On review, the Sixth District Court of Appeals affirmed summary judgment. In reaching this determination, the appellate court rejected plaintiff’s argument that a FELA claim accrues when a treating physician conclusively tells the plaintiff that the injury is likely caused by his work because plaintiff’s argument “misconstrue[d] the essence of the discovery rule.” Consistent with FELA jurisprudence, the appellate court reiterated that under the discovery rule, a FELA claim accrues when a reasonable person knows or, in the exercise of reasonable diligence, should have known of both an injury and its potential cause. A medical diagnosis “is not required for a plaintiff to reasonably know that his injury is possibly related to his work.” The appellate court further acknowledged that a plaintiff who has reason to suspect that his injury is work-related has an affirmative duty to diligently investigate the potential cause of the injury and that affirmative duty cannot be ignored by the plaintiff.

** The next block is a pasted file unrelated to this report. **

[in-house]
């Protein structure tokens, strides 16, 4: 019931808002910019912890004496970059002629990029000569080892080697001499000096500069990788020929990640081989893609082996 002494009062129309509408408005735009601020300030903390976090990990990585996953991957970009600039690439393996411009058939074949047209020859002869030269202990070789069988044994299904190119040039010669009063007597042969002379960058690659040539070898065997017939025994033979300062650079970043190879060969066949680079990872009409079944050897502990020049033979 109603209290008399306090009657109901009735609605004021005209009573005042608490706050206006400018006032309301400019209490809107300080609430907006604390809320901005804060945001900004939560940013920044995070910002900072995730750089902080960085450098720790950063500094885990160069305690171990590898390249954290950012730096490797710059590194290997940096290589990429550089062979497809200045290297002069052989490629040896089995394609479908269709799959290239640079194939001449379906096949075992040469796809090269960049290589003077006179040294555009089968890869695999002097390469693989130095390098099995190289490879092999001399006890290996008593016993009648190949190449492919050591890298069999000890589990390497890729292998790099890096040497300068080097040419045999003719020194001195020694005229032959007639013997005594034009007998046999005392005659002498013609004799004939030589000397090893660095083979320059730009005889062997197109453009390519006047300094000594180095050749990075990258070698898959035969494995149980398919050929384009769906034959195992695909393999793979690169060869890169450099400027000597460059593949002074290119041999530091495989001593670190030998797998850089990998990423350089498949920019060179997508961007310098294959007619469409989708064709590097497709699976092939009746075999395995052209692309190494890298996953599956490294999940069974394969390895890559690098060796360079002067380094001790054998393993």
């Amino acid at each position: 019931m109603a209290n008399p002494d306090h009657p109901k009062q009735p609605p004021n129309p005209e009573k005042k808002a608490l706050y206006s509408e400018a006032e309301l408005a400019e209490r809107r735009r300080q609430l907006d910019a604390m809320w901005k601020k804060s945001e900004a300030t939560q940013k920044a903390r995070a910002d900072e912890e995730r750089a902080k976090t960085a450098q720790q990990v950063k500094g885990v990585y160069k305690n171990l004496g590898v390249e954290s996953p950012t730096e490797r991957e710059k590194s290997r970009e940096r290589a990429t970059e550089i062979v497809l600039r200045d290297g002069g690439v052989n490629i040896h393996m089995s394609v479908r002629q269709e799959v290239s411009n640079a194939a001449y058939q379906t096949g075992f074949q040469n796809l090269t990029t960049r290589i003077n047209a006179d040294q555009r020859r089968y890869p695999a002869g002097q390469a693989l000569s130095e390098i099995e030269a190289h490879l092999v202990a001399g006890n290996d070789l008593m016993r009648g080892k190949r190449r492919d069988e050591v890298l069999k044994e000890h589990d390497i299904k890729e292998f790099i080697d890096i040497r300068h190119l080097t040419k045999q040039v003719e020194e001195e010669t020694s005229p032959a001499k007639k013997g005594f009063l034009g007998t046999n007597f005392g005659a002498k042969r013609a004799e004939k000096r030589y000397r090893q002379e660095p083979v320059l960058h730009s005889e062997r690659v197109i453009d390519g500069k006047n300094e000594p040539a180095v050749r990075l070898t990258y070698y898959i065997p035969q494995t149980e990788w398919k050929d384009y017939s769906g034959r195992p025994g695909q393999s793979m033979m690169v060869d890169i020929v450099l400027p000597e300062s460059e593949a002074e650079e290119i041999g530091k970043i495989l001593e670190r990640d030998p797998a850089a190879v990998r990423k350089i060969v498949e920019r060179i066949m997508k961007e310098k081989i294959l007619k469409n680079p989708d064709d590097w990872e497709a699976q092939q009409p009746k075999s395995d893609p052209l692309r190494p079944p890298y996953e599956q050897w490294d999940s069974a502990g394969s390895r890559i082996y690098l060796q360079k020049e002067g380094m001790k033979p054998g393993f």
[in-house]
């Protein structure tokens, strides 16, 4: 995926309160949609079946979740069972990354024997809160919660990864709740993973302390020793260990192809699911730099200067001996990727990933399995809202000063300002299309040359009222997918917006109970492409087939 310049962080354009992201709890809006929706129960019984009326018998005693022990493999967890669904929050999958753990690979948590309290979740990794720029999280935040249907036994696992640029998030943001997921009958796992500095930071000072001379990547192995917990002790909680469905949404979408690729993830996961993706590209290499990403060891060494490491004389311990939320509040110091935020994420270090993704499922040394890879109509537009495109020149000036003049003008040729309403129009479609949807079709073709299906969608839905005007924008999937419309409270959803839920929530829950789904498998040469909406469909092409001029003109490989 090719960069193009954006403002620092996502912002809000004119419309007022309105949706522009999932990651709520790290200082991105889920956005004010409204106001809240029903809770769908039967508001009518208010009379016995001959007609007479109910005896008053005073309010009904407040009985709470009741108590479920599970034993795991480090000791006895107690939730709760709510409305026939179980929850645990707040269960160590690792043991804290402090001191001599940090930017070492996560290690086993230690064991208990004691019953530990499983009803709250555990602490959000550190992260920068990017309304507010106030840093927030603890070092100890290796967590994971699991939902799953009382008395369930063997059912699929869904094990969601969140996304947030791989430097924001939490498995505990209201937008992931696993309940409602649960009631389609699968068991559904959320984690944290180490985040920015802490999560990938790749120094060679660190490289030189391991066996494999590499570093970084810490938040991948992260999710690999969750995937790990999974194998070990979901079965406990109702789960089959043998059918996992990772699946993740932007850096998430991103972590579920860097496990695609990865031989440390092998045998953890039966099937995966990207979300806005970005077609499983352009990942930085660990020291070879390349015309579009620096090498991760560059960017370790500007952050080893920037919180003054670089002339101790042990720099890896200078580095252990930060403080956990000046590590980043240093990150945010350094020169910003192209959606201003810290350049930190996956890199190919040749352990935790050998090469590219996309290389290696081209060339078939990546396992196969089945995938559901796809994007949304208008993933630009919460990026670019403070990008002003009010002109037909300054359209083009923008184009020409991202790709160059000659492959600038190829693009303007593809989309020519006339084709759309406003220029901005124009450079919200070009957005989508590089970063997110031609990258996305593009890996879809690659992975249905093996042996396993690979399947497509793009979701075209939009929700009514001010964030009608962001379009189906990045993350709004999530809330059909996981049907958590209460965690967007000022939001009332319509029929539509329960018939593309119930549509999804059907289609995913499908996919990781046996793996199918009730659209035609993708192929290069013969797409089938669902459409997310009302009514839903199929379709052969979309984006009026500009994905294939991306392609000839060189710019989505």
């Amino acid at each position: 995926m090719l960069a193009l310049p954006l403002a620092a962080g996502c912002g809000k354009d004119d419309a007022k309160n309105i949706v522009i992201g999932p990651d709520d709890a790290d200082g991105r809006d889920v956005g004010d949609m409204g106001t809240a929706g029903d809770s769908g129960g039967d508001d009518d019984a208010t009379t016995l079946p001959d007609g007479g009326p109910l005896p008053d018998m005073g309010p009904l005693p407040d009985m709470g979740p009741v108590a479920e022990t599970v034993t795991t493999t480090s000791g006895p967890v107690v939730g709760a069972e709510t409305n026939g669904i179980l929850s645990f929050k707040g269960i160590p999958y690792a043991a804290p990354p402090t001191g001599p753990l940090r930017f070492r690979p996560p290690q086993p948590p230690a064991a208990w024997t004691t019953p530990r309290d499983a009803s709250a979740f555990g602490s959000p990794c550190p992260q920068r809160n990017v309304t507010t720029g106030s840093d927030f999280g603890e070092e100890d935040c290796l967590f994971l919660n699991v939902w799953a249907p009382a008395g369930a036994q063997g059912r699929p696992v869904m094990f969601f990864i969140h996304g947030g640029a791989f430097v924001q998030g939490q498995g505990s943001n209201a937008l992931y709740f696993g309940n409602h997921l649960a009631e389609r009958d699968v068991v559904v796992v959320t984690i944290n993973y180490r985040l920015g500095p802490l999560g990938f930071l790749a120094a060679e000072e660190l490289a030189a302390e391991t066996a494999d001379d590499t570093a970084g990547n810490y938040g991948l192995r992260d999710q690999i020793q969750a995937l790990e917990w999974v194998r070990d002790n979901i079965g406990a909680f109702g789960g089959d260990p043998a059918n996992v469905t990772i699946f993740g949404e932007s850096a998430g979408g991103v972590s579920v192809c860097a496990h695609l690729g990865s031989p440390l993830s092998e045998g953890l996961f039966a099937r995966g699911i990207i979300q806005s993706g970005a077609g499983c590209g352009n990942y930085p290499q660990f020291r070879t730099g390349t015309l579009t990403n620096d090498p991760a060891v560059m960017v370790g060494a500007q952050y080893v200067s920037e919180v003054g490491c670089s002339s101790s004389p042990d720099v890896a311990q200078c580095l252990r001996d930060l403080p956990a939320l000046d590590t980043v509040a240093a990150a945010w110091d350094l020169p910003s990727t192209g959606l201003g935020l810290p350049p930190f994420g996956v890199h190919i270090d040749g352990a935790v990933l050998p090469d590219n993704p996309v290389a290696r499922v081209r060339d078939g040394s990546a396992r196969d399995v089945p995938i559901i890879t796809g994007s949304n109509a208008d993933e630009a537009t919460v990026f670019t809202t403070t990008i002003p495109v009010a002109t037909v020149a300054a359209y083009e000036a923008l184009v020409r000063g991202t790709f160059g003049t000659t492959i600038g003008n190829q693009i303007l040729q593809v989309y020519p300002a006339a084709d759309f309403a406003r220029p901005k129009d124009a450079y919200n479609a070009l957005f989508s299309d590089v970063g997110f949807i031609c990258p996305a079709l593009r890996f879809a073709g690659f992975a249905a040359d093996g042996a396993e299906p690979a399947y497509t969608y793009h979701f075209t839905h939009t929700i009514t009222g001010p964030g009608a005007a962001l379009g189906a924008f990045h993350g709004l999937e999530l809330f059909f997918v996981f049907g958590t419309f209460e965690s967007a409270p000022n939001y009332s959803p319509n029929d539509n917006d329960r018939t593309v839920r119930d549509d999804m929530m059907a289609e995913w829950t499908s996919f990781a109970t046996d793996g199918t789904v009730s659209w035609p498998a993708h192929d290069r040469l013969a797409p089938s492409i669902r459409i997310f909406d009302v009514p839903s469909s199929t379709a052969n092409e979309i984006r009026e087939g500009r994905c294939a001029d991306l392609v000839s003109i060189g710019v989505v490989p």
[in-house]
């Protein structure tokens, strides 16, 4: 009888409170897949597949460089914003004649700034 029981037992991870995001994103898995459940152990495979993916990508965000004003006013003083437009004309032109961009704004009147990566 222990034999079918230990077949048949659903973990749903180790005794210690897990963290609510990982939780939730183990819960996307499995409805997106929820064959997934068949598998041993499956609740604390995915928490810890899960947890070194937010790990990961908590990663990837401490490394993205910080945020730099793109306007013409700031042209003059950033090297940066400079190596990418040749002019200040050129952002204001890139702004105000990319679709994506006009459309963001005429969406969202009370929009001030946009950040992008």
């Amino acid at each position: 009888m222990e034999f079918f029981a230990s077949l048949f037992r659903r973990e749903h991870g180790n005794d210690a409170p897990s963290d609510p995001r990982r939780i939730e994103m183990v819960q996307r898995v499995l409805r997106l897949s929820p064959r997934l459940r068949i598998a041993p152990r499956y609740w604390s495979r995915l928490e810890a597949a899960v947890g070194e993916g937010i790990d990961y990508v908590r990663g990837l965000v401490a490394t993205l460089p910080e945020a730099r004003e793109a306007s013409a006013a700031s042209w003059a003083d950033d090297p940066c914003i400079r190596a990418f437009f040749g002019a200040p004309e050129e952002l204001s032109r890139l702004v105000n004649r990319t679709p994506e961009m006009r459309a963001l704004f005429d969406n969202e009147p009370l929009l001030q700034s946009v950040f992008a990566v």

Attorneys Damico, Olarczuk-Smith & Sigurdson Win Appeal for Two Railroad Carriers
Oct 4, 2022 | News
featured | news | railroad | Railroad Law
On September 30, 2022, the Sixth District Court of Appeals affirmed summary judgment for two major railroad carriers in a respiratory disease case filed in the Lucas County Court of Common Pleas, Ohio. Plaintiff brought his action under the Federal Employers’ Liability Act (“FELA”) alleging that the railroads negligently exposed him to diesel exhaust over the course of his career and that this exposure had caused his asthma and chronic obstructive pulmonary disease. In the summary judgment motion, the railroads argued that plaintiff’s claim was time-barred because plaintiff had been repeatedly told by his treating physician, more than three years prior to filing the action, that his respiratory illnesses were caused by his alleged exposure to diesel exhaust on the railroad. The trial court agreed with the railroads and concluded that plaintiff’s action was time-barred.